positive immunostaining for vimentin, HMB-45, S-100
while negative results were obtained with cytokeratin
and CD 45. Neuroendocrine markers like neuron specific
enolase (NSE) and chromogranin were also negative. A
final diagnosis of malignant melanoma was established.
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|Figure 2: Photomicrograph showing
round to oval tumor cells with
moderate amount of cytoplasm
with melanin pigment in many
and moderately pleomorphic
nuclei with coarse chromatin
(H&E; x400); inset top left
immunohistochemistry for HMB
45 was positive, inset bottom left
immunohistochemistry for S-100
A meticulous search for primary was conducted through
examination of the entire skin, eye, genitalia and anal canal.
There was no history of any prior surgical resection of a mole.
Chest X-ray and thoracic and abdominal CECT did not reveal
any lesion in any of the visceral organs. Upper gastrointestinal
tract endoscopy and rectosigmoidoscopy were also performed
and were within normal limits. A diagnosis of melanoma of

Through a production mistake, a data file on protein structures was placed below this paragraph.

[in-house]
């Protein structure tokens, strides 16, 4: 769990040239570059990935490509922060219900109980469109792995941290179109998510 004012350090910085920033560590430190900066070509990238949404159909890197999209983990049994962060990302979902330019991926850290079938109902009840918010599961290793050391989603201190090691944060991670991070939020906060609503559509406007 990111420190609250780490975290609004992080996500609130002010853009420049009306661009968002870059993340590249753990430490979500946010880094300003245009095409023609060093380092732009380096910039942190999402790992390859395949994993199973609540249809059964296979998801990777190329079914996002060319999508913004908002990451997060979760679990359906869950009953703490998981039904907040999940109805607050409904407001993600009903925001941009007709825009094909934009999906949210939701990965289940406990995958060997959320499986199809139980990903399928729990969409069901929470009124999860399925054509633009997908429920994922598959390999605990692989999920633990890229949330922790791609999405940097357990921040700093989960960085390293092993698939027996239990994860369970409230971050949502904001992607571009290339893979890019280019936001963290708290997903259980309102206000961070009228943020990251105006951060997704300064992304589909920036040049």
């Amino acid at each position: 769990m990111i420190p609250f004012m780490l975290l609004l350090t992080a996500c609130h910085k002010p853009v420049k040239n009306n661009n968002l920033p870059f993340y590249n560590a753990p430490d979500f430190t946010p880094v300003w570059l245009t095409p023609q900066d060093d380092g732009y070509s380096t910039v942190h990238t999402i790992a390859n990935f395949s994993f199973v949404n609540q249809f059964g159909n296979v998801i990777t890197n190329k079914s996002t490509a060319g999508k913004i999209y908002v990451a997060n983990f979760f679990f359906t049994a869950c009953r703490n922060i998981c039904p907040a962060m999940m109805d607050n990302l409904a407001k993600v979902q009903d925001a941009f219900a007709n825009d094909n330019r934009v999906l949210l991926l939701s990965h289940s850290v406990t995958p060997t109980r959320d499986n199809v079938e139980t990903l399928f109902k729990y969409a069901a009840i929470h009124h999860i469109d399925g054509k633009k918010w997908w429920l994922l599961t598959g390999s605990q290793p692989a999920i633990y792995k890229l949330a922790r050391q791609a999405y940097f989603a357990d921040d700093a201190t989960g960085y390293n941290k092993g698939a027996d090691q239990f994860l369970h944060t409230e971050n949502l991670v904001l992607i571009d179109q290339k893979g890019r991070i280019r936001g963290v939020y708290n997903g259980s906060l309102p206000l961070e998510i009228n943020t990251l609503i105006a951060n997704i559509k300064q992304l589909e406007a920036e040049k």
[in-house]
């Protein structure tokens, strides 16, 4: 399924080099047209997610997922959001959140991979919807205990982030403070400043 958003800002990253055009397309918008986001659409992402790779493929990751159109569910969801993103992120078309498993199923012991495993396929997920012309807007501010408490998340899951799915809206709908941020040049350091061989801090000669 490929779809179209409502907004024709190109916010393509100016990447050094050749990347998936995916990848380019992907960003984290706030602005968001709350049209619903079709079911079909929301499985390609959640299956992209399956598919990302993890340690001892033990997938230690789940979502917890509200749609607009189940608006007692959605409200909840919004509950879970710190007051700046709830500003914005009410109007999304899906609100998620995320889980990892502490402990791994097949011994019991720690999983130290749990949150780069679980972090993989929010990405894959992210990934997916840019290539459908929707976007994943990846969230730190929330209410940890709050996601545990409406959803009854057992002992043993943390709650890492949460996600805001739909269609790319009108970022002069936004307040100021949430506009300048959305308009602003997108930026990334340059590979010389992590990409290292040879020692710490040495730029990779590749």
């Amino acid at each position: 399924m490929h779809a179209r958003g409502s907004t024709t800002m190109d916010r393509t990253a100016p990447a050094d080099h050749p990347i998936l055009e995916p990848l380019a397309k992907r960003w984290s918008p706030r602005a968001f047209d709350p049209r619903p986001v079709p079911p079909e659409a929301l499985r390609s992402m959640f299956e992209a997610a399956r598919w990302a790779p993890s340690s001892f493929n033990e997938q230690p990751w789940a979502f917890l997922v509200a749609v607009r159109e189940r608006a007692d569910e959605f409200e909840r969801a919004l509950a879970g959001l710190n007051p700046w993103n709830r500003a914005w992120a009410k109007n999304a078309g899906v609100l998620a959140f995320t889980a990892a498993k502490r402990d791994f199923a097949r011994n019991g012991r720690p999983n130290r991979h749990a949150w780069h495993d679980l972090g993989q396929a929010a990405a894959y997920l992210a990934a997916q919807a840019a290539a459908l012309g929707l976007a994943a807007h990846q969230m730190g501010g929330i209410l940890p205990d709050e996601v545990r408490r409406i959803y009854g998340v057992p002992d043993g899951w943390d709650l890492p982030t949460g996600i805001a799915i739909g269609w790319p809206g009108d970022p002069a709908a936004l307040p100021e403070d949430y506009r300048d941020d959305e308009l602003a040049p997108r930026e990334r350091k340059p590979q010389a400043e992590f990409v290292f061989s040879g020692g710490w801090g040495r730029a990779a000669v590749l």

unknown primary was therefore established.
The mass was large and unamenable to surgical resection.
The option of chemotherapy was not explored as the
patient had not responded to chemotherapy given prior
to biopsy and MM is not a chemosensitive disorder. The
patient was put on immunotherapy with close follow-up.
CT scan performed three months later showed a large
space-occupying lesion in the liver. The patient expired one
Malignant melanoma accounts for 1.5% of all cancers
with increasing prevalence over the last decade. The most
common site of primary MM is the skin but virtually
any organ system where melanocytes/nevus cells may be
encountered can become involved. Although primary MM
has been reported in the bronchus, brain, gastrointestinal
tract and rectum, melanomas at sites other than skin are
usually secondary deposits. This is due to a high tendency
of melanomas to metastasize3
The mediastinum as a site for malignant melanoma is